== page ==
UPDATE: This article has been replaced by Xbox One Tip: Enjoy Background Music, which provides more up-to-date information. –Paul
Xbox One S owners can now enjoy background music playback and control on their consoles. This feature still requires app support, so the ways in which you can keep music playing in the background are currently limited.
Note: Background music playback and control was introduced in the Xbox One August Update, and is available to all Xbox One users, not just those with an Xbox One S.
As I noted in August Update to Deliver Some Anniversary Update Features to Xbox One, this eagerly-awaited new feature lets media apps continue playing music in the background when you navigate away from the app.
Currently, there aren’t too many apps that support this feature. The most notable is Pandora, though that only works in the U.S. But Microsoft is testing a new version of Groove that supports background audio with Xbox Preview members as well, and I’m sure other music players will add this functionality soon.
The benefits of this are obvious, and those who had wanted to do something as simple as play a photo slide show from OneDrive while playing music can finally do so. But you can also simply navigate around the Dashboard—perhaps visit the Store, find something to download, whatever—without having to worry about playback interruptions.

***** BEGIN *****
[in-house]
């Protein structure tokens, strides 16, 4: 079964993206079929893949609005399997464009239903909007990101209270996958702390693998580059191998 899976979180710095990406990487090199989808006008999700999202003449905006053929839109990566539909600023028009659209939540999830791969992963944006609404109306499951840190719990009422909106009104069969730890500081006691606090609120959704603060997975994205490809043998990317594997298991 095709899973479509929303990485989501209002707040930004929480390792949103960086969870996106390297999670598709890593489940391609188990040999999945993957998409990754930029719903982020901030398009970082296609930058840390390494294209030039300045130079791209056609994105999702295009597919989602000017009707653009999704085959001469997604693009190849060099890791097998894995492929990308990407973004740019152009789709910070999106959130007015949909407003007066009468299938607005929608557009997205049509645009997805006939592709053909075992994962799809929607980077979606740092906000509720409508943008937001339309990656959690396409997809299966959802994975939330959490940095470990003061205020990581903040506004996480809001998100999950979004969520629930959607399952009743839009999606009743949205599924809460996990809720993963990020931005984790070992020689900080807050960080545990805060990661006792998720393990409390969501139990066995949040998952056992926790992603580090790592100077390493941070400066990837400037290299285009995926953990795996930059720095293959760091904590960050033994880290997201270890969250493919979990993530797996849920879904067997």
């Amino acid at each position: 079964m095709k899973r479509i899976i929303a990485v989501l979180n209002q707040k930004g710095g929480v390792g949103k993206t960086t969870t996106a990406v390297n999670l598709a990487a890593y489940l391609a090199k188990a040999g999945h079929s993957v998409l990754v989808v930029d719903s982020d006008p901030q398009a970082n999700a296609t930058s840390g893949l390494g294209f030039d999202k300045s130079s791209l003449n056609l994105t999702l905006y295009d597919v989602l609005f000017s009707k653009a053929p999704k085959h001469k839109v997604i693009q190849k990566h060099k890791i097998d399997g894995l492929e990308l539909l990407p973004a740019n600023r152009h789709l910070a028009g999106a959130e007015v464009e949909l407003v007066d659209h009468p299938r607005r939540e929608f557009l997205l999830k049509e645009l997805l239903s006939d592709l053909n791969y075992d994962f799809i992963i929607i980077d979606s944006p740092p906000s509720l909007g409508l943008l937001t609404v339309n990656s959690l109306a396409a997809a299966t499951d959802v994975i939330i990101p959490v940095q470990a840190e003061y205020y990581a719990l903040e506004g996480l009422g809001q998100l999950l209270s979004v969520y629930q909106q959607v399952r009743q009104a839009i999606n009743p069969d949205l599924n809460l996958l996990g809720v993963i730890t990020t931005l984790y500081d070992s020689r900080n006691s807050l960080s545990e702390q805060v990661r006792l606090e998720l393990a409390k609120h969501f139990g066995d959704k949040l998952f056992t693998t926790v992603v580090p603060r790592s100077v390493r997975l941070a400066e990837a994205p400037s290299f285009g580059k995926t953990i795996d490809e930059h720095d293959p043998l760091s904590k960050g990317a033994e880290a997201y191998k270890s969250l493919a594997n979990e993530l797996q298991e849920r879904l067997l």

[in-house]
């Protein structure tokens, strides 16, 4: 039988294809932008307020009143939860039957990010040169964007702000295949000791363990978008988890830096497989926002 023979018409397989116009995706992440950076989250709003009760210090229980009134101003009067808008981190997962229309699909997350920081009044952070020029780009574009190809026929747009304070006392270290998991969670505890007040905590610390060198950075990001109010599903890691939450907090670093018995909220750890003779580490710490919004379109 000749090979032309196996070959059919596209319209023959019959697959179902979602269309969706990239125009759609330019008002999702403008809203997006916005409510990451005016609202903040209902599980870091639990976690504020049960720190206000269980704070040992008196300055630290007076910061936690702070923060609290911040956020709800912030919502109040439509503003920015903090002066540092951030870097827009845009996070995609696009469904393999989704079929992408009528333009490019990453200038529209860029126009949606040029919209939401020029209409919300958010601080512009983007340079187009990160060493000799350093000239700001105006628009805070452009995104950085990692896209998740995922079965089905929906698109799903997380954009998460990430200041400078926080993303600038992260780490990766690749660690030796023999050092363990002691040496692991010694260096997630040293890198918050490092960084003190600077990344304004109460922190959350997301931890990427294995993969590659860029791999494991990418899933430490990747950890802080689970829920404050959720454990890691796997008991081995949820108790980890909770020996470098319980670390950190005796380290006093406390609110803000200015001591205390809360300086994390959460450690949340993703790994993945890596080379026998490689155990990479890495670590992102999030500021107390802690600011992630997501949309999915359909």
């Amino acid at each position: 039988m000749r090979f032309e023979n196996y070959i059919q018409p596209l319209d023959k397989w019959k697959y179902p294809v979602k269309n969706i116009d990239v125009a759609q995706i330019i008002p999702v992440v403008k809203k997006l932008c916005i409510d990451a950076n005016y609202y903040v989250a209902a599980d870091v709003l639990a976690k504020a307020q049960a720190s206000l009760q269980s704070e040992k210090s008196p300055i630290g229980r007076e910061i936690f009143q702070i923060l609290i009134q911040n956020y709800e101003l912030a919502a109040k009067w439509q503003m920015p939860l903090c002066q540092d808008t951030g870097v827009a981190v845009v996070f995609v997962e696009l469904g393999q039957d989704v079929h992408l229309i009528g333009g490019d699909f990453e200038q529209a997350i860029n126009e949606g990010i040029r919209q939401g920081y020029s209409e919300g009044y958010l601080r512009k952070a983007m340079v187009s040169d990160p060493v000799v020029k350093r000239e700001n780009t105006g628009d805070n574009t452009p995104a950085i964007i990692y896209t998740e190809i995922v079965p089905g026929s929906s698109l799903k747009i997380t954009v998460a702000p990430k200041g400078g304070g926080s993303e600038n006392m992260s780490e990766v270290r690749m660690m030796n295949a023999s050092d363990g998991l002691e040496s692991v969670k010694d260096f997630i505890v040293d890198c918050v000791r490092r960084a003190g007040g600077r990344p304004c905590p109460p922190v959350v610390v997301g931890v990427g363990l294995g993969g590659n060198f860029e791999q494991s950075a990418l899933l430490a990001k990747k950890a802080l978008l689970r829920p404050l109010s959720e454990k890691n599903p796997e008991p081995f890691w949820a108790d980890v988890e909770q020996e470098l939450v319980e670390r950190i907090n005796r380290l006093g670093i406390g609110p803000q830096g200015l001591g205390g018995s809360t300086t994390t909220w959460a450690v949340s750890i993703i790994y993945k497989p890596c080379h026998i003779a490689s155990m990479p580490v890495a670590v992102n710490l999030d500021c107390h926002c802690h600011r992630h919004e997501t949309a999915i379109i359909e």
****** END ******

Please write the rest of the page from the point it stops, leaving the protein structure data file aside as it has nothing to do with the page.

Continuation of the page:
Of course, the big question is how you control playback when the app is running in the background. It requires a few extra steps: You double-tap the Xbox button on your controller to open Xbox Guide, choose Multitasking, an then select the music controls at the top of the pane. These include a nice background volume slider.
You can also snap your music app, of course, and leave its controls on-screen all the time.
Those with local music collections might also consider an app called Simple Background Music Player. This app will play any music found on a USB storage device: You just need to put it in a folder called Xbox Music Library.
This is kind of a caveman way to enjoy music, but I think app is really just there as a proof of concept, and it’s a nice way to see—or, hear—background music in action. To test this, I copied some music onto a USB drive, started playing it with Simple Background Music Player, and then launched Call of Duty: Black Ops III.
Even from within the game, I was able to control music playback using the Xbox Guide-based controls. And that includes evening out the game and music volumes with the background volume slider.
Background music playback will be much more useful when Groove and iHeartRadio are updated to support this feature. But it does work well now in those apps that already do so.
Tagged with Xbox One S